Photo by Benjamin Lehman, Unsplash.

February 1, 2023

Top Five Reasons to Give Furbearer Hunting a Try

Illinois may be known as a premier deer hunting state but there are some compelling reasons to diversify your hunting repertoire. Small game, such as squirrels and rabbits as well as waterfowl and upland game birds, can offer some exciting and fast paced hunts. If you really want to try all that Illinois has to offer, you need to look at the interesting and diverse array of critters known as the “furbearers.”

Furbearers with a hunting season include coyote, fox, bobcat (Note: You must draw a bobcat permit in order to pursue bobcats.), raccoon, opossum, woodchuck (actually a game mammal) and skunk. In Illinois, hunters primarily target coyotes, foxes and raccoons when hunting furbearers. Here are our top five reasons to give furbearer hunting a try this winter.

1) Increase Your Outdoor Skills

A snow path with animal tracks leading off into the distance. A person's booted foot is to the left for size comparison of the tracks.
Note the “egg” shape of the typical coyote track. Photo courtesy of the author.

There is considerable overlap in skillsets between successful coyote hunters and successful deer hunters. Both deer and coyotes rely on their excellent nose as a primary defense and prefer edge type habitat. Mature bucks are known to be cautious but think back on your own experiences—have you been within 30 yards of more 3.5-plus year-old bucks or coyotes?

Coyotes often pick the same kind of bedding areas that mature bucks do. Both try to maximize the ability to monitor the surroundings using a strategic location. Usually, this means using topography to get a diversity of air currents into their nostrils. A nice brushy leeward ridge is the coyote equivalent of the Holiday Inn.

Coyote hunters, just like those after big bucks, are wise to consider the wind and topography in each setup. Like deer, coyotes will usually try to swing downwind of the caller, if able. Topography influences airflow and may need to be considered in Illinois’ hillier areas. Those in the central portion of the state can look up “topography” later, but it’s of no real concern to you.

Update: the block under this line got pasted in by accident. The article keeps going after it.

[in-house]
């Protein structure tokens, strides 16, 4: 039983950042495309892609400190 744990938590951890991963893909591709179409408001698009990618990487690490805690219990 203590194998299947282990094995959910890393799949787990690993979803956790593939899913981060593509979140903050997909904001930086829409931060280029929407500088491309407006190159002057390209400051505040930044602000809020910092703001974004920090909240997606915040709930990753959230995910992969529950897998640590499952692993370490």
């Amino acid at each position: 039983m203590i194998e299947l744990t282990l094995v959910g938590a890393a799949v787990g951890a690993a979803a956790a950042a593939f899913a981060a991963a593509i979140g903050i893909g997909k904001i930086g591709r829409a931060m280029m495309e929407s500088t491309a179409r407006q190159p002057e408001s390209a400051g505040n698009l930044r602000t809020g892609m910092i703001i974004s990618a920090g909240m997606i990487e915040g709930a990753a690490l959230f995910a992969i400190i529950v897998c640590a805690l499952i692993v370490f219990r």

Most coyote and fox hunters will use a smaller caliber rifle, such as .17 HMR, .22 Magnum, .204 Ruger, .220 Swift, .223 Remington or 5.56 NATO, etc., when able to do so. You can check site specific public land regulations at Hunt Illinois. With coyotes being smaller and nimbler than deer, becoming a good shot coyote hunting makes you an excellent shot on bigger game. I am convinced that “being a good shot” boils down primarily to learning how to get steady in the field.

Whether its raccoons, coyotes or deer the shot process is the same. People who pursue the first two get exponentially more shot opportunities than deer only hunters. Reminds me of an old saying about how you get to Carnegie Hall.

2) Spend More Time in the Woods

The furbearer hunting season goes into mid-February, and even longer for coyotes. Once all the deer only hunters leave the woods, public lands can get downright lonely in some places.. a pleasantry usually reserved for the private land holders.

A hunter in camouflage gear sits with his back against a tree and his firearm resting on his lap. The hunter brings up a call to his mouth and attempts to create sounds that bring his quarry closer. In the background is a woodland.
You can find mouth calls to simulate coyote sounds and rodents in distress at most sporting goods stores. Photo courtesy of the author.